10. February 17, 2010

    Solid list and some superb posts. Timely because I just posted a question on a board looking for differing ideas about how we help clients understand the difference between “Response” and “ROI”.

    Not in agreement on “2/3 of brand impact is in the future”. That idea (even if true for some cases) is too often the excuse offered by people who’ve created ineffective advertising.

    So, I’d suggest that, as you suggest about how to calculate ROI, the potential future value of brand activity depends on your company, your needs, and your products.

  11. February 17, 2010


    Thanks. I agree that many people use the idea of future payoff as an excuse, but that too can be evaluated.

    – Greg

  12. February 17, 2010

    The difference between “can be” evaluated and “is” evaluated is perhaps the real challenge.

    In large part, the training to become an ad professional is, um, not ideal for learning to do analysis with numbers. Hence, I don’t find that it’s often done. (Says the unusual ad guy with a master’s in math.)

    To your point, the companies who realistically project future value find they use their ad money with MUCH higher impact.

    Thanks for the great ideas…

  13. February 17, 2010


    Thank you!

    btw. I also agree with your assessment of math skills in the industry. Even major global networks that have econometric divisions don’t integrate the skills very well. It’s a big problem.. I wrote another post about it if you’re interested.

    – Greg

  14. March 5, 2010

    ROI should be measured in terms of customer lifetime value and not against individual campaigns or channels. In order for this to happen, marketing must be looked at as a strategy with specific business goals.

  15. March 5, 2010


    Absolutely! Thanks for commenting.

    – Greg

  16. Steve Burris permalink
    March 18, 2010

    Meaningful measurements depend upon one’s business model and it’s “most wanted response” but i sure like your insight … Marketing Science Institute shows, two thirds of return on brand investment shows up in long term performance. That doesn’t make the return any less real, just less immediate.

    Keep up the good info Greg

  17. March 18, 2010


    Thanks. I’m glad you liked it.

    – Greg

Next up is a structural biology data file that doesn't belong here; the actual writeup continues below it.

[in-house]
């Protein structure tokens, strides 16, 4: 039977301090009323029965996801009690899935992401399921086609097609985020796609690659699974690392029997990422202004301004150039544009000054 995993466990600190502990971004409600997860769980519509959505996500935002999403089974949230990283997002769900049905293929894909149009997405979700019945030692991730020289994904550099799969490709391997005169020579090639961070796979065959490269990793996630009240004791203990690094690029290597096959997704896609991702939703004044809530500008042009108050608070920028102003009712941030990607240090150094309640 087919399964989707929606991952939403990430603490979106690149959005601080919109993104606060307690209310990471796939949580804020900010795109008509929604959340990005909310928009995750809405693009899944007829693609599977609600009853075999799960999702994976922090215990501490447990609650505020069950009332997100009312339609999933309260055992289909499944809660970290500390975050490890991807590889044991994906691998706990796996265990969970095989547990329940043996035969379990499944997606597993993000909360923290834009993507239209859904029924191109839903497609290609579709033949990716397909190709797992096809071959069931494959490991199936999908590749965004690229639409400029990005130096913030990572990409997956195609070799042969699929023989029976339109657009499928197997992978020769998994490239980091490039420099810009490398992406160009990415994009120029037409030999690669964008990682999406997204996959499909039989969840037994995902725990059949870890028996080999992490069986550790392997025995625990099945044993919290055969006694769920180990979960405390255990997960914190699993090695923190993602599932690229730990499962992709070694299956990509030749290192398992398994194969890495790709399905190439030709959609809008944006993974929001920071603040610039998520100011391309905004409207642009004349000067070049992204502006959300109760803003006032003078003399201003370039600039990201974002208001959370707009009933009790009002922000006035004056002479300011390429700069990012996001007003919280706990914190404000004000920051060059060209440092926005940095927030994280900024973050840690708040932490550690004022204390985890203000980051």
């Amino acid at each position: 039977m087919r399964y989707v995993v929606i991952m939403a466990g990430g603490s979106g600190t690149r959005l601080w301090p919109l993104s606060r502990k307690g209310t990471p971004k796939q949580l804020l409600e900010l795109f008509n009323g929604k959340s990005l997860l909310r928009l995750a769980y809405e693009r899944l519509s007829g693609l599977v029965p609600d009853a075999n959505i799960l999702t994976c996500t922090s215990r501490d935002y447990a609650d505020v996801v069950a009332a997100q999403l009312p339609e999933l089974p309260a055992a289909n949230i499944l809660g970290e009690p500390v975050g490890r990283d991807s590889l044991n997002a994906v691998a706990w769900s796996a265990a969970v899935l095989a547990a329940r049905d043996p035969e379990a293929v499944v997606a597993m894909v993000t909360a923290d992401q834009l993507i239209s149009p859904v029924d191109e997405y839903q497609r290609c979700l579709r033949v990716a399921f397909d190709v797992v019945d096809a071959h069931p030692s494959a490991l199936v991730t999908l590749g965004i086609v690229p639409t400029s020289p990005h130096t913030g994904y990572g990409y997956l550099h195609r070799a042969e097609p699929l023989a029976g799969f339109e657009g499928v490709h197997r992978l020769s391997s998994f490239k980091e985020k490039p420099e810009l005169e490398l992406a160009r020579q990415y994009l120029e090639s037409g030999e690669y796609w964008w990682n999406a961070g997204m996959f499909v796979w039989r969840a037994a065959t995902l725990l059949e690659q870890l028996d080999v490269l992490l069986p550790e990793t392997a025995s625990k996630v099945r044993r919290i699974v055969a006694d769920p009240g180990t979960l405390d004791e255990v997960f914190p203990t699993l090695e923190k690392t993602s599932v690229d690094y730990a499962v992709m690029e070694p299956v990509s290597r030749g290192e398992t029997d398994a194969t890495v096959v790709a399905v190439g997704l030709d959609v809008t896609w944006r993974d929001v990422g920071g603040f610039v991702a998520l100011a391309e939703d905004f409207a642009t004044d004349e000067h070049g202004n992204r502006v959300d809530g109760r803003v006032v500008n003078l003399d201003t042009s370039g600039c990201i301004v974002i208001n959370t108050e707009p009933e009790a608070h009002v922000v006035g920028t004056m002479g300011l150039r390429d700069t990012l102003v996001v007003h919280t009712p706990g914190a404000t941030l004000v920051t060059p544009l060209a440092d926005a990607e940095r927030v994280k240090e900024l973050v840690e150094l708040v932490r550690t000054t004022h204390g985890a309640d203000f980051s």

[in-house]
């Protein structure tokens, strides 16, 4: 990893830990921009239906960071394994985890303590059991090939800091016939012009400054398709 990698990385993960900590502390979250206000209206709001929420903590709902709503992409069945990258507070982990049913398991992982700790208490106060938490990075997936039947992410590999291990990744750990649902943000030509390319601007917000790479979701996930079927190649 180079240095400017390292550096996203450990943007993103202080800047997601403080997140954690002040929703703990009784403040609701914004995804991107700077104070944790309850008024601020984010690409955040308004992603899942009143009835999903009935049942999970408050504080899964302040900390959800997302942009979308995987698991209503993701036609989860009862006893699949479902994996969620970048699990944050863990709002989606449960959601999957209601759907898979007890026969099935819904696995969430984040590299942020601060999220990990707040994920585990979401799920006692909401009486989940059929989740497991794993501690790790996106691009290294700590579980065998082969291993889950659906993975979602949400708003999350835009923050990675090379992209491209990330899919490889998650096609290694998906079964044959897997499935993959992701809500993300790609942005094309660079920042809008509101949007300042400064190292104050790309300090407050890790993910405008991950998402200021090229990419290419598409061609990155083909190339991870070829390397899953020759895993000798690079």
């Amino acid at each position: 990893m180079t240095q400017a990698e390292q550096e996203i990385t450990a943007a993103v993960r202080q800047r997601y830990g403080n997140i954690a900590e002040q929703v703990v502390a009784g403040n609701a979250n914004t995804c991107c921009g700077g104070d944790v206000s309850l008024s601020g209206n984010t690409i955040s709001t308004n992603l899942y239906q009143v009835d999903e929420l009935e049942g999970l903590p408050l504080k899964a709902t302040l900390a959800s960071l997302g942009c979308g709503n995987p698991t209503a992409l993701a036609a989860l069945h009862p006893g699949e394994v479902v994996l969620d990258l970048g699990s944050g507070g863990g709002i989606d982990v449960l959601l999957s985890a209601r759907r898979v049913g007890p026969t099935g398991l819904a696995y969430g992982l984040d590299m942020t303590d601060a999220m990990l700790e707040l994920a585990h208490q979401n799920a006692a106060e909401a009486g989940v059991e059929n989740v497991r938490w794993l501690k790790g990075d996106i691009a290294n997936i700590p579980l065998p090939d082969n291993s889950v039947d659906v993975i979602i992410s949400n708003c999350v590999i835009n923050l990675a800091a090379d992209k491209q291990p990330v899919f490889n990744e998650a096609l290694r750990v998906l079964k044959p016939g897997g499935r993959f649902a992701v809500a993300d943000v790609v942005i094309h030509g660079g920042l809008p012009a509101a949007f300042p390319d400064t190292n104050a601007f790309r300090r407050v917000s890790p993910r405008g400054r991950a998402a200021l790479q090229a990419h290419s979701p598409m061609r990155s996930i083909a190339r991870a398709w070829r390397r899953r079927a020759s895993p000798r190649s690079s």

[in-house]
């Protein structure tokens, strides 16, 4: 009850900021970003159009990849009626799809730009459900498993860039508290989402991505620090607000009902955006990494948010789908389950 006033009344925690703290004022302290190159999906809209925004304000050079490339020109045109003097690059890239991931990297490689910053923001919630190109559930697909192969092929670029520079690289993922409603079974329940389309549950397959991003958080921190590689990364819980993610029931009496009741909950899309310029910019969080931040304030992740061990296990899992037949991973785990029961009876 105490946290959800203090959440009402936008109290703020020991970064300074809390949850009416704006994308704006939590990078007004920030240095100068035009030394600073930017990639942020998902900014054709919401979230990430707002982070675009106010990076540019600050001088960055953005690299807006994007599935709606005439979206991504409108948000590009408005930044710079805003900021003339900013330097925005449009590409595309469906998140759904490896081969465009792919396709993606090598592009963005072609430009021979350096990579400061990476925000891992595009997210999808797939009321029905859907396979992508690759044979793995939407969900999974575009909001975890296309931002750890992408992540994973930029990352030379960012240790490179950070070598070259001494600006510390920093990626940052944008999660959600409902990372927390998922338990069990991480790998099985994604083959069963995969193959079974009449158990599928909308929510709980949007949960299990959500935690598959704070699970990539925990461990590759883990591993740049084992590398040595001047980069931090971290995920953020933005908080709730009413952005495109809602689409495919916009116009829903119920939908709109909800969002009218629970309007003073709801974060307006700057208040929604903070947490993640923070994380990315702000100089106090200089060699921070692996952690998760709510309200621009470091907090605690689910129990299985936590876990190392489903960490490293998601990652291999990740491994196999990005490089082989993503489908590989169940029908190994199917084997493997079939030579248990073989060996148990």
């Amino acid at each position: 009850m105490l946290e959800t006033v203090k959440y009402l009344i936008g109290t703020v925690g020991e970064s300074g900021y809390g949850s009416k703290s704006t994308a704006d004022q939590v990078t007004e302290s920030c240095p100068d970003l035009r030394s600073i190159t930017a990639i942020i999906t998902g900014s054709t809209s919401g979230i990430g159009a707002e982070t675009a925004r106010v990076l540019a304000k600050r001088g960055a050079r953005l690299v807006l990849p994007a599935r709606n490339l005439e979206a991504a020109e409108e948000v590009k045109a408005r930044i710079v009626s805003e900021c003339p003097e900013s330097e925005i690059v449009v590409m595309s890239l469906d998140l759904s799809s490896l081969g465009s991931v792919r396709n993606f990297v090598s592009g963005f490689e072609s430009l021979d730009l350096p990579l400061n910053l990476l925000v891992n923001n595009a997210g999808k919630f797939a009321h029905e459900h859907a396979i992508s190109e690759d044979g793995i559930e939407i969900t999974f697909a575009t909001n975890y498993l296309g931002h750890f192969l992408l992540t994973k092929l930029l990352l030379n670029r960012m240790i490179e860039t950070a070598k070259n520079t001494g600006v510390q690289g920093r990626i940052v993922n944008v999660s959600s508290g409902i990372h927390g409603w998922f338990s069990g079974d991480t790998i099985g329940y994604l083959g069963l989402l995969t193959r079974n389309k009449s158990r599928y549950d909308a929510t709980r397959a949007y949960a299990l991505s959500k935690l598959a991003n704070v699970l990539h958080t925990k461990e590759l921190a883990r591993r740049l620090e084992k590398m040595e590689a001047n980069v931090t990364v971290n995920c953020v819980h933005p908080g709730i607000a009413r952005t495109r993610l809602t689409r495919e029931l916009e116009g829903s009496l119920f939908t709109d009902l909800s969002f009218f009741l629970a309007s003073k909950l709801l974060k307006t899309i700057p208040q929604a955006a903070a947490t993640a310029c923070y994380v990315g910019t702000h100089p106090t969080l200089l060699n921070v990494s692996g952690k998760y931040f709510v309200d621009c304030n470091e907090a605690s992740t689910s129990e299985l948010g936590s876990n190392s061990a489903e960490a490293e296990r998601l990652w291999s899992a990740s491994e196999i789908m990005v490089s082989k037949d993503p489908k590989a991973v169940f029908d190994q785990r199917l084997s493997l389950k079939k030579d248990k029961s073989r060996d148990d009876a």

18. March 19, 2010

    This gives me a better way, perhaps, to discuss the challenge that my more entrepreneurial clients face with agencies that only offer traditional brand approaches to them.

    Essentially, it takes long-term financial stability before a company can afford to wait for a future return on 2/3 of their spending. What I find with new & growing businesses is that agencies don’t have the business planning savvy to separate two categories:

    – The company for whom investing in a long term return is the best use of advertising money.
    – The company who must see more immediate return from their advertising dollar.

    In the first case, traditional brand advertising may be their best option. In the second case, traditional brand advertising may well put the company out of business.

    Does anyone know of research showing when/in what situations it is a higher return to wait for the long-term 2/3’s and in which situations planning for the future 2/3’s is less financially effective in the long term even if you can afford it? (Wow, that’s a convoluted question. Probably someone knows how to articulate it better than I.)

    Guess what I mean is that logically, merely because you CAN afford the investment in the long term doesn’t necessarily mean that the long term return on the money is the BEST place for that money. This seems to depend on your specific circumstances.


  19. March 19, 2010


    I’m not sure your logic is quite right. Just because long term benefits exist doesn’t mean that you have to sit around waiting for it to work.

    For instance, you don’t expect to get all your money out of a computer the first day. You expect to use it every day for years. The long term doesn’t steal from the short tern, it augments it.

    Moreover, if speed was the only consideration, advertisers would buy only TV and no direct advertising. It’s the fastest way to build coverage and see immediate results.

    However, in the final analysis it’s how everything works together that’s important. The media multiplier is well documented and extremely powerful.

    – Greg

Leave a Reply

Note: You can use basic XHTML in your comments. Your email address will never be published.

Subscribe to this comment feed via RSS